03/14/06 04:15 PM
03/14/06 04:15 PM
R
RODALCO  Offline
Member
Joined: Dec 2005
Posts: 856
Titirangi, Akld, New Zealand
I got a circuit somewhere in my archives for a reliable 12 Volts vibrator supply with 2 TIP 3055 transistor and 2 * 1 Watt resistors.

If I can find it I will post the details.


The product of rotation, excitation and flux produces electricty.
Re: Vibrator Supplies?? #152946
03/15/06 12:39 PM
03/15/06 12:39 PM
E
Electricmanscott  Offline
Member
Joined: Jan 2002
Posts: 1,457
Holden, MA USA
[Linked Image]

Re: Vibrator Supplies?? #152947
03/15/06 07:41 PM
03/15/06 07:41 PM
Trumpy  Offline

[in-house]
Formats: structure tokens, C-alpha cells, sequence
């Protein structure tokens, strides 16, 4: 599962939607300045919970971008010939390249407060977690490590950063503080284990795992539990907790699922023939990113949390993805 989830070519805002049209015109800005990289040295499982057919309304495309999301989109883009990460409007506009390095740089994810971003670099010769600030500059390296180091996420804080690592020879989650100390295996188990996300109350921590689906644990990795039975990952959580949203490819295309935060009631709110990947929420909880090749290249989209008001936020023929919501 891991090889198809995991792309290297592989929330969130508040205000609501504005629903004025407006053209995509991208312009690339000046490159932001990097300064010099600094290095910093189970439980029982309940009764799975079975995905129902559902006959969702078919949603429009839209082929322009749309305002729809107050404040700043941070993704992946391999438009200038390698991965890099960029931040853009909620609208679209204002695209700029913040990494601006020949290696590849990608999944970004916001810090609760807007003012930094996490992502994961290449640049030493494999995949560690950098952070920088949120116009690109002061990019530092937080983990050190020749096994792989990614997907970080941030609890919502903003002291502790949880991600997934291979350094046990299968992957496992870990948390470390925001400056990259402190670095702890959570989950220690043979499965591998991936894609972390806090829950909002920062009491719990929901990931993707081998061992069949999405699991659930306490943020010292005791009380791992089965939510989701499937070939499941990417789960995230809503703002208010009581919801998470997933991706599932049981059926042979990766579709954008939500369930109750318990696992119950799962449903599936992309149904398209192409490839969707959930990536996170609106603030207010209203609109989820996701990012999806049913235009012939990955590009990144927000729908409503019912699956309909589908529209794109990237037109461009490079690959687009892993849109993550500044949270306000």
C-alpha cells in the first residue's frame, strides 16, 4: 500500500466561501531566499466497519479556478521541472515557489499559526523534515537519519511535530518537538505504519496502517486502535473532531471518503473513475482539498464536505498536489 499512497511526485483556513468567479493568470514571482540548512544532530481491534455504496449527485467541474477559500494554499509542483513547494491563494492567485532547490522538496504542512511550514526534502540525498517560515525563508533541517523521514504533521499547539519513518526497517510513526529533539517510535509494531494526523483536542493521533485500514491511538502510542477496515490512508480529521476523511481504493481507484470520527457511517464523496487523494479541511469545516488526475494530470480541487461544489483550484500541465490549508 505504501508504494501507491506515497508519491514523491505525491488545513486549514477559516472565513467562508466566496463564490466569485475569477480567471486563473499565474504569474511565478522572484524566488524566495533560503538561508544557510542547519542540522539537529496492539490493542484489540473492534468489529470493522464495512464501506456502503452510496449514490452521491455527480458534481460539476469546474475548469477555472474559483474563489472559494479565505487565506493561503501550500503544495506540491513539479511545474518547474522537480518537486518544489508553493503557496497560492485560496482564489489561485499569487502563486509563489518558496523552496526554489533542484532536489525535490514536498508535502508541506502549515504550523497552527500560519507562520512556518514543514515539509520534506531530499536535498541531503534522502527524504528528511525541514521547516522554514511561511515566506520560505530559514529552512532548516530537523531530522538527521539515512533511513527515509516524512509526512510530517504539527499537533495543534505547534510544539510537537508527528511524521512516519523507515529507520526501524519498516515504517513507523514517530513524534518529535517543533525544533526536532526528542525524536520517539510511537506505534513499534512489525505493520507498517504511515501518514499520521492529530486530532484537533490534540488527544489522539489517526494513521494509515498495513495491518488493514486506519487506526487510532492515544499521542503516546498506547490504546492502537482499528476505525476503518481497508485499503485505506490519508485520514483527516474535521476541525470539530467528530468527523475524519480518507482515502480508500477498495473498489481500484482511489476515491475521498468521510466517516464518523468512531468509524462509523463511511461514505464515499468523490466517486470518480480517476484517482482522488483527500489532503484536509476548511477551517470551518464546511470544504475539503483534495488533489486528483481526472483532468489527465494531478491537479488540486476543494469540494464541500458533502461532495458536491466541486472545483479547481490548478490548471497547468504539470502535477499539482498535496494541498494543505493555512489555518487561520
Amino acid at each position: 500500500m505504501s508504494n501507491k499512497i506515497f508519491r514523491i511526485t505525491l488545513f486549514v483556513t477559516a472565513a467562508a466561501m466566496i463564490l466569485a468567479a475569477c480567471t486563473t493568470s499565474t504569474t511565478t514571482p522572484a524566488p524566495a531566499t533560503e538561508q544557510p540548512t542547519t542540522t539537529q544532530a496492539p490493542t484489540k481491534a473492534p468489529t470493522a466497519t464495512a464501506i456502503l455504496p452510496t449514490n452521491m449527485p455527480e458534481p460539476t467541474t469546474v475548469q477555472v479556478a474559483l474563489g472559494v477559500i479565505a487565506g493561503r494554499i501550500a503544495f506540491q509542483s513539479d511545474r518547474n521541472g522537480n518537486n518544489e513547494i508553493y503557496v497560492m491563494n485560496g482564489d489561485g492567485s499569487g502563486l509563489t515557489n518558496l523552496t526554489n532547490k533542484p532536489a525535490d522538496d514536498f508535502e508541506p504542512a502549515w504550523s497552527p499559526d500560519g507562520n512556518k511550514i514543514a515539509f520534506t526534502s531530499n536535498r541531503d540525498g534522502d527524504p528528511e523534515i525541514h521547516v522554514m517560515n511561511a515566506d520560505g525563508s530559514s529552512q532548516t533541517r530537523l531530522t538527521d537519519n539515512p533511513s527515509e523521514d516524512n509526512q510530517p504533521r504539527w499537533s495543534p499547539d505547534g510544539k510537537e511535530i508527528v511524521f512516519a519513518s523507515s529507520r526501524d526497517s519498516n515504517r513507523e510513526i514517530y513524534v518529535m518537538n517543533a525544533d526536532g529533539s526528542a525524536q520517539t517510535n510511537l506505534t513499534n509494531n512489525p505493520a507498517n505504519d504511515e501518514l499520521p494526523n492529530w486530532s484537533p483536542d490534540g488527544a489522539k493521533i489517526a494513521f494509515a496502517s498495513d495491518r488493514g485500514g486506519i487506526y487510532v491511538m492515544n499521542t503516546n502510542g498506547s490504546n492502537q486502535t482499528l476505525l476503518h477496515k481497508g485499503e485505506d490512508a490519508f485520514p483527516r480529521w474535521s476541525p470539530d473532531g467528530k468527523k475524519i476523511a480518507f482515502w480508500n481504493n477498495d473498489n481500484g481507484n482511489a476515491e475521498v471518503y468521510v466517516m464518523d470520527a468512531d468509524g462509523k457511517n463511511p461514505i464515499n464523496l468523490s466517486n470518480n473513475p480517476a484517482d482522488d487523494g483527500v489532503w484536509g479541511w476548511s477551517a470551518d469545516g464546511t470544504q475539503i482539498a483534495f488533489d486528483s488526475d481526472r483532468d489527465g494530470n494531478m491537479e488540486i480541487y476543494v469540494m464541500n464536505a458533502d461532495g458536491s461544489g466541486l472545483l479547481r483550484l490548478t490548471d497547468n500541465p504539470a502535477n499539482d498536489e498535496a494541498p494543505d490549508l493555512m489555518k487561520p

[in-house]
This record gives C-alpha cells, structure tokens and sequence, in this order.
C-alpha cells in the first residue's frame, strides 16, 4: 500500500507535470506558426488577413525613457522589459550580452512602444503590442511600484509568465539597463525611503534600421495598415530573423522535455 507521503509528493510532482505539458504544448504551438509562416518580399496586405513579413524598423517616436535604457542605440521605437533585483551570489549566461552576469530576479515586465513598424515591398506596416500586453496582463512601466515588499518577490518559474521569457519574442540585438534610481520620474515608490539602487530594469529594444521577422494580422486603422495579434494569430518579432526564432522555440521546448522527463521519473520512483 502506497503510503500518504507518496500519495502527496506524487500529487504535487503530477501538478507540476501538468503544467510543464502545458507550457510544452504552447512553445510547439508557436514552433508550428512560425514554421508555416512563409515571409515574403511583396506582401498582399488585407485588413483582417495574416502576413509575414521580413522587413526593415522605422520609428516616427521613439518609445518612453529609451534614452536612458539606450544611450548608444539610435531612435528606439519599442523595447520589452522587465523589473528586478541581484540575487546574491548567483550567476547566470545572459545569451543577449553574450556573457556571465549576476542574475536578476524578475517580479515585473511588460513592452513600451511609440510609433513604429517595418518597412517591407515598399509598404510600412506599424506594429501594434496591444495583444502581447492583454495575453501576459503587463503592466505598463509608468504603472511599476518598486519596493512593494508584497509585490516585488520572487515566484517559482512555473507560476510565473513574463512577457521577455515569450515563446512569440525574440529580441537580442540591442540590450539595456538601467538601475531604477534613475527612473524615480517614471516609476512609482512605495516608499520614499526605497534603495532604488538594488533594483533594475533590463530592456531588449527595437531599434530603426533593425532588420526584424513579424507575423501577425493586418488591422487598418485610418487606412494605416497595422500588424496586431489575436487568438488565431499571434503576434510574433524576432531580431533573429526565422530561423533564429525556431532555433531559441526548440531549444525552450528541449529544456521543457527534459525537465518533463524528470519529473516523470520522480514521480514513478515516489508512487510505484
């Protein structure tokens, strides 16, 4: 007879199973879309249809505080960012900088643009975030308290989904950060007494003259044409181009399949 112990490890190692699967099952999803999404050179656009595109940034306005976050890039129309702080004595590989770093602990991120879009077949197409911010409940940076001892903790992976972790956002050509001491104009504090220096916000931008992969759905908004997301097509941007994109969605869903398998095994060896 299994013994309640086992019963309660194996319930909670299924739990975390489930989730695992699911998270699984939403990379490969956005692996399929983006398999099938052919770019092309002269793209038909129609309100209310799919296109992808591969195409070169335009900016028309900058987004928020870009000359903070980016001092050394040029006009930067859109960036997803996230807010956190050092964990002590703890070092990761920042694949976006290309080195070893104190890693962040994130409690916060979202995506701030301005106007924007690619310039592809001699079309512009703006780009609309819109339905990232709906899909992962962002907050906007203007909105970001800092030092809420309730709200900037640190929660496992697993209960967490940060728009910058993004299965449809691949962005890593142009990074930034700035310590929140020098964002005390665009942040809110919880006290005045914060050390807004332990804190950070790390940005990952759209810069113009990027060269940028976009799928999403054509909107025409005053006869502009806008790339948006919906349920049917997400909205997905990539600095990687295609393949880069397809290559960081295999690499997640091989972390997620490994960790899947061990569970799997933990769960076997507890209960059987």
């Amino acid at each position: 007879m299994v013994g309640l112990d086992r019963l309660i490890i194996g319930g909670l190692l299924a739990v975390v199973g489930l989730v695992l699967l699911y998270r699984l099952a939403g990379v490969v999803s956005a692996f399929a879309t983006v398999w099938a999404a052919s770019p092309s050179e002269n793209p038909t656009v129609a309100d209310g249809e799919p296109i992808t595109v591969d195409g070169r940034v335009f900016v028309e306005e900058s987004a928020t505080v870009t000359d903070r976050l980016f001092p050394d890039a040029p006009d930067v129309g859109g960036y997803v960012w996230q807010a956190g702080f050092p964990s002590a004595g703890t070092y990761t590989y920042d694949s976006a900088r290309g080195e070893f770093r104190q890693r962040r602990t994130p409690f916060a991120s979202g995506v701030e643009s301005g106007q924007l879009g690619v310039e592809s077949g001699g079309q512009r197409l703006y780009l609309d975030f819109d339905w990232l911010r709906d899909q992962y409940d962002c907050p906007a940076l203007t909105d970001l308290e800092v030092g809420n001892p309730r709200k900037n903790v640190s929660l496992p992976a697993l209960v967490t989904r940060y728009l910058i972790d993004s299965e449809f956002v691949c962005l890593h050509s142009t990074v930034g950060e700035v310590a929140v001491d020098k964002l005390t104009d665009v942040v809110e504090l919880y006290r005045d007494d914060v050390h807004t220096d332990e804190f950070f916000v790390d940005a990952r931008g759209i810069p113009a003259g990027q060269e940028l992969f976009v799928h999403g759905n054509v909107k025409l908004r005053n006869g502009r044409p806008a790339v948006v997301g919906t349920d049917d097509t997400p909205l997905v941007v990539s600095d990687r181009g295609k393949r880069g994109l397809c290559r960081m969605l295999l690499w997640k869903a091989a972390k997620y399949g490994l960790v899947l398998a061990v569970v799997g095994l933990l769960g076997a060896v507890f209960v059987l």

OP
Member
Joined: Jul 2002
Posts: 8,236
SI,New Zealand
Thanks for your insight into this topic guys.
And Jon (winnie) thanks for the links.
Older electrical stuff really intrigues me.
I actually had one of the vibrator units in my possesion a few years back and I wanted to rip it open to see what was inside it, but I gave it to the radio museum instead.
I'm told that they came in 3 and 5(?) pin versions.
Paul,
Quote
And don't forget that prior to the mid-1950s or thereabouts, most car electrical systems were 6 volts.

Hmm, now that I didn't know, to slide slightly off-topic here, the currents in a 12V system with headlamps and the horn are quite large as they are, a 6V system must have had huge current draw, or were the lamps of a lower rating?.

Re: Vibrator Supplies?? #152948
03/16/06 09:02 AM
03/16/06 09:02 AM
P
pauluk  Offline
Member
Joined: Aug 2001
Posts: 7,520
Norfolk, England